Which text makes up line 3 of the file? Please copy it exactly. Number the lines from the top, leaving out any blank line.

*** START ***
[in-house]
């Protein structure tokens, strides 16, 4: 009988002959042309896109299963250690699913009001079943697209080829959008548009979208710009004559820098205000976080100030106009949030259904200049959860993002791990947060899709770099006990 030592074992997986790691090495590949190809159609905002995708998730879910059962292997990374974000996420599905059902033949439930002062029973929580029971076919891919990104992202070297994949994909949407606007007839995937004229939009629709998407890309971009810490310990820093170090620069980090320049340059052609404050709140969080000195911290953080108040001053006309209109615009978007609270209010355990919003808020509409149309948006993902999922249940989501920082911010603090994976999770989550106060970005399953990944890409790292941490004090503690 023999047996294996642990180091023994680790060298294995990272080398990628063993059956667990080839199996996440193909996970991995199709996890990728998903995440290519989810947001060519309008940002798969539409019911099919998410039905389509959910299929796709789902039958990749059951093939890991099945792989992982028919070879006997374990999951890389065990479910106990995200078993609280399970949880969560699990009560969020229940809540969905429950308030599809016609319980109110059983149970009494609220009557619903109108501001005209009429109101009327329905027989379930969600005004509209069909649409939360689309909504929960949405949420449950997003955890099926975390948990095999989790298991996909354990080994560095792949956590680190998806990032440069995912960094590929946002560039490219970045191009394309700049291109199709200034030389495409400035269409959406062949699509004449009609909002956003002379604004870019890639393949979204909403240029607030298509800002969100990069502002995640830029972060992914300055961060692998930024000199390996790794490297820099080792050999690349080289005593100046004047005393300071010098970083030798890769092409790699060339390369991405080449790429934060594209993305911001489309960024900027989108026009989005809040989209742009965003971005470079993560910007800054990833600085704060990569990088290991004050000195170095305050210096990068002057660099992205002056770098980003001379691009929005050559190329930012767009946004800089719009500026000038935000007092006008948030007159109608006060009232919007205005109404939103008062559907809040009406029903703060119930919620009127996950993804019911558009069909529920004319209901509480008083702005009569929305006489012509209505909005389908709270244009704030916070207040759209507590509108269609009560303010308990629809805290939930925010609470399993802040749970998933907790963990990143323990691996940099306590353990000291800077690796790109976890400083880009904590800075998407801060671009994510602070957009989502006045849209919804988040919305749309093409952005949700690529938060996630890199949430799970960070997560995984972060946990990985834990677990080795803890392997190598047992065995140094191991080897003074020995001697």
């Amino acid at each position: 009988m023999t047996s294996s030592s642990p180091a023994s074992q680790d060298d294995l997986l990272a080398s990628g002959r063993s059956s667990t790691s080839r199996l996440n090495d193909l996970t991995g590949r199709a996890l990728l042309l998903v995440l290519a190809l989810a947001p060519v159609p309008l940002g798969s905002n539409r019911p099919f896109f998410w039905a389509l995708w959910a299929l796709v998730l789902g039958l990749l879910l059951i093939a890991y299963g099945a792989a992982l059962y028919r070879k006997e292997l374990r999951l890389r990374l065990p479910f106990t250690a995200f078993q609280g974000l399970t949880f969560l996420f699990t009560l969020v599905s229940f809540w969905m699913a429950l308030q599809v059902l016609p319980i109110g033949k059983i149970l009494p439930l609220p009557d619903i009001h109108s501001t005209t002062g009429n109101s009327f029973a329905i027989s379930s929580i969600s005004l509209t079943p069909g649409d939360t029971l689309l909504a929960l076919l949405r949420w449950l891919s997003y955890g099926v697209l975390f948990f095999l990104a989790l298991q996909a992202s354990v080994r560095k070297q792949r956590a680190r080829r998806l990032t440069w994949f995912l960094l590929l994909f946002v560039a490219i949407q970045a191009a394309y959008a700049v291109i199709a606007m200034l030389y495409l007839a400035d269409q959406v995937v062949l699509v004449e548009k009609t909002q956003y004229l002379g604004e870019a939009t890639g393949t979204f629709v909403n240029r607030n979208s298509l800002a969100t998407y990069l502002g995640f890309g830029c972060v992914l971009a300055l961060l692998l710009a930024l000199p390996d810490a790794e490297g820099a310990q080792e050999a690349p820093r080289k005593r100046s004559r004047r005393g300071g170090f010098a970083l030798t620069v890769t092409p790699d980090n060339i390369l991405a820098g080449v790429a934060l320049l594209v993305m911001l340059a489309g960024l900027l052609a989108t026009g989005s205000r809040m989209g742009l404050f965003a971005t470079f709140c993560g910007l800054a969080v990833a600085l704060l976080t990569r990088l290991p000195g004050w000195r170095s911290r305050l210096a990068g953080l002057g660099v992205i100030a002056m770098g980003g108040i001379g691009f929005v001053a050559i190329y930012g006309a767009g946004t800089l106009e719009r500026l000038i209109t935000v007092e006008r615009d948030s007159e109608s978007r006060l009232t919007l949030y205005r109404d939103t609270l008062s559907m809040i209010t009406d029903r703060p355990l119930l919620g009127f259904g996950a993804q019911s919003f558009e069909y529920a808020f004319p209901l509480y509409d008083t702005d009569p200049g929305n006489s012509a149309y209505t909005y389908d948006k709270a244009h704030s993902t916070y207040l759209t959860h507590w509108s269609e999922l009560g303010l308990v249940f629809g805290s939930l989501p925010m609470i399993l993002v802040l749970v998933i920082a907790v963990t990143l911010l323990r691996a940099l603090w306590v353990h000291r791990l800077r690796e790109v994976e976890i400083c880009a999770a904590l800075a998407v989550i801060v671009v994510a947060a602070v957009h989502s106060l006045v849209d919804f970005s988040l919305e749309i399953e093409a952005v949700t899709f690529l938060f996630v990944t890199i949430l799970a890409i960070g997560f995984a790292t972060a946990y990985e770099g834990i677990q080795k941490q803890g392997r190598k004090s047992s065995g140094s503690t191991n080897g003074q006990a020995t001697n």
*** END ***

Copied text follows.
């Amino acid at each position: 009988m023999t047996s294996s030592s642990p180091a023994s074992q680790d060298d294995l997986l990272a080398s990628g002959r063993s059956s667990t790691s080839r199996l996440n090495d193909l996970t991995g590949r199709a996890l990728l042309l998903v995440l290519a190809l989810a947001p060519v159609p309008l940002g798969s905002n539409r019911p099919f896109f998410w039905a389509l995708w959910a299929l796709v998730l789902g039958l990749l879910l059951i093939a890991y299963g099945a792989a992982l059962y028919r070879k006997e292997l374990r999951l890389r990374l065990p479910f106990t250690a995200f078993q609280g974000l399970t949880f969560l996420f699990t009560l969020v599905s229940f809540w969905m699913a429950l308030q599809v059902l016609p319980i109110g033949k059983i149970l009494p439930l609220p009557d619903i009001h109108s501001t005209t002062g009429n109101s009327f029973a329905i027989s379930s929580i969600s005004l509209t079943p069909g649409d939360t029971l689309l909504a929960l076919l949405r949420w449950l891919s997003y955890g099926v697209l975390f948990f095999l990104a989790l298991q996909a992202s354990v080994r560095k070297q792949r956590a680190r080829r998806l990032t440069w994949f995912l960094l590929l994909f946002v560039a490219i949407q970045a191009a394309y959008a700049v291109i199709a606007m200034l030389y495409l007839a400035d269409q959406v995937v062949l699509v004449e548009k009609t909002q956003y004229l002379g604004e870019a939009t890639g393949t979204f629709v909403n240029r607030n979208s298509l800002a969100t998407y990069l502002g995640f890309g830029c972060v992914l971009a300055l961060l692998l710009a930024l000199p390996d810490a790794e490297g820099a310990q080792e050999a690349p820093r080289k005593r100046s004559r004047r005393g300071g170090f010098a970083l030798t620069v890769t092409p790699d980090n060339i390369l991405a820098g080449v790429a934060l320049l594209v993305m911001l340059a489309g960024l900027l052609a989108t026009g989005s205000r809040m989209g742009l404050f965003a971005t470079f709140c993560g910007l800054a969080v990833a600085l704060l976080t990569r990088l290991p000195g004050w000195r170095s911290r305050l210096a990068g953080l002057g660099v992205i100030a002056m770098g980003g108040i001379g691009f929005v001053a050559i190329y930012g006309a767009g946004t800089l106009e719009r500026l000038i209109t935000v007092e006008r615009d948030s007159e109608s978007r006060l009232t919007l949030y205005r109404d939103t609270l008062s559907m809040i209010t009406d029903r703060p355990l119930l919620g009127f259904g996950a993804q019911s919003f558009e069909y529920a808020f004319p209901l509480y509409d008083t702005d009569p200049g929305n006489s012509a149309y209505t909005y389908d948006k709270a244009h704030s993902t916070y207040l759209t959860h507590w509108s269609e999922l009560g303010l308990v249940f629809g805290s939930l989501p925010m609470i399993l993002v802040l749970v998933i920082a907790v963990t990143l911010l323990r691996a940099l603090w306590v353990h000291r791990l800077r690796e790109v994976e976890i400083c880009a999770a904590l800075a998407v989550i801060v671009v994510a947060a602070v957009h989502s106060l006045v849209d919804f970005s988040l919305e749309i399953e093409a952005v949700t899709f690529l938060f996630v990944t890199i949430l799970a890409i960070g997560f995984a790292t972060a946990y990985e770099g834990i677990q080795k941490q803890g392997r190598k004090s047992s065995g140094s503690t191991n080897g003074q006990a020995t001697n």